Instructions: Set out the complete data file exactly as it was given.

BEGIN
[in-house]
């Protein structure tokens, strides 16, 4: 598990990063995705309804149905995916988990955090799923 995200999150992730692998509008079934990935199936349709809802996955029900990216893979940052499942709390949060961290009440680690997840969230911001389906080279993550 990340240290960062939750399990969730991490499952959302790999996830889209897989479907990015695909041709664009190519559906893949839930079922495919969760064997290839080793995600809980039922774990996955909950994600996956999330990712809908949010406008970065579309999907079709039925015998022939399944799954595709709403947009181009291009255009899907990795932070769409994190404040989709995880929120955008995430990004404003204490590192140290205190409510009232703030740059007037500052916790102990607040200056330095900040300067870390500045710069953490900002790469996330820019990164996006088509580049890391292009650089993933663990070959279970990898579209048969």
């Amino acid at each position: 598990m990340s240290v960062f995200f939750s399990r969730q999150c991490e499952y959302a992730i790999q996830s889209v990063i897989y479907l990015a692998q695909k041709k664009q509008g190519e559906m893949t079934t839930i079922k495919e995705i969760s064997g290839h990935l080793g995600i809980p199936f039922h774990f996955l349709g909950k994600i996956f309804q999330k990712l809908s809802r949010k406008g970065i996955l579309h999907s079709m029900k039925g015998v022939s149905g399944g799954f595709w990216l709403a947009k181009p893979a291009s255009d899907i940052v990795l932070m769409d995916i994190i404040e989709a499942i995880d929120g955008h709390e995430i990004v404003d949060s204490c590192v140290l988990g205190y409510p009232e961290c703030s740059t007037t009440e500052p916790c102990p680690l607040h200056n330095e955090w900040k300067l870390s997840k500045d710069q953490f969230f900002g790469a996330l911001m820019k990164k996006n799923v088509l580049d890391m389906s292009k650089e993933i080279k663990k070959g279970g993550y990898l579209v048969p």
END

[in-house]
């Protein structure tokens, strides 16, 4: 598990990063995705309804149905995916988990955090799923 995200999150992730692998509008079934990935199936349709809802996955029900990216893979940052499942709390949060961290009440680690997840969230911001389906080279993550 990340240290960062939750399990969730991490499952959302790999996830889209897989479907990015695909041709664009190519559906893949839930079922495919969760064997290839080793995600809980039922774990996955909950994600996956999330990712809908949010406008970065579309999907079709039925015998022939399944799954595709709403947009181009291009255009899907990795932070769409994190404040989709995880929120955008995430990004404003204490590192140290205190409510009232703030740059007037500052916790102990607040200056330095900040300067870390500045710069953490900002790469996330820019990164996006088509580049890391292009650089993933663990070959279970990898579209048969």
């Amino acid at each position: 598990m990340s240290v960062f995200f939750s399990r969730q999150c991490e499952y959302a992730i790999q996830s889209v990063i897989y479907l990015a692998q695909k041709k664009q509008g190519e559906m893949t079934t839930i079922k495919e995705i969760s064997g290839h990935l080793g995600i809980p199936f039922h774990f996955l349709g909950k994600i996956f309804q999330k990712l809908s809802r949010k406008g970065i996955l579309h999907s079709m029900k039925g015998v022939s149905g399944g799954f595709w990216l709403a947009k181009p893979a291009s255009d899907i940052v990795l932070m769409d995916i994190i404040e989709a499942i995880d929120g955008h709390e995430i990004v404003d949060s204490c590192v140290l988990g205190y409510p009232e961290c703030s740059t007037t009440e500052p916790c102990p680690l607040h200056n330095e955090w900040k300067l870390s997840k500045d710069q953490f969230f900002g790469a996330l911001m820019k990164k996006n799923v088509l580049d890391m389906s292009k650089e993933i080279k663990k070959g279970g993550y990898l579209v048969p």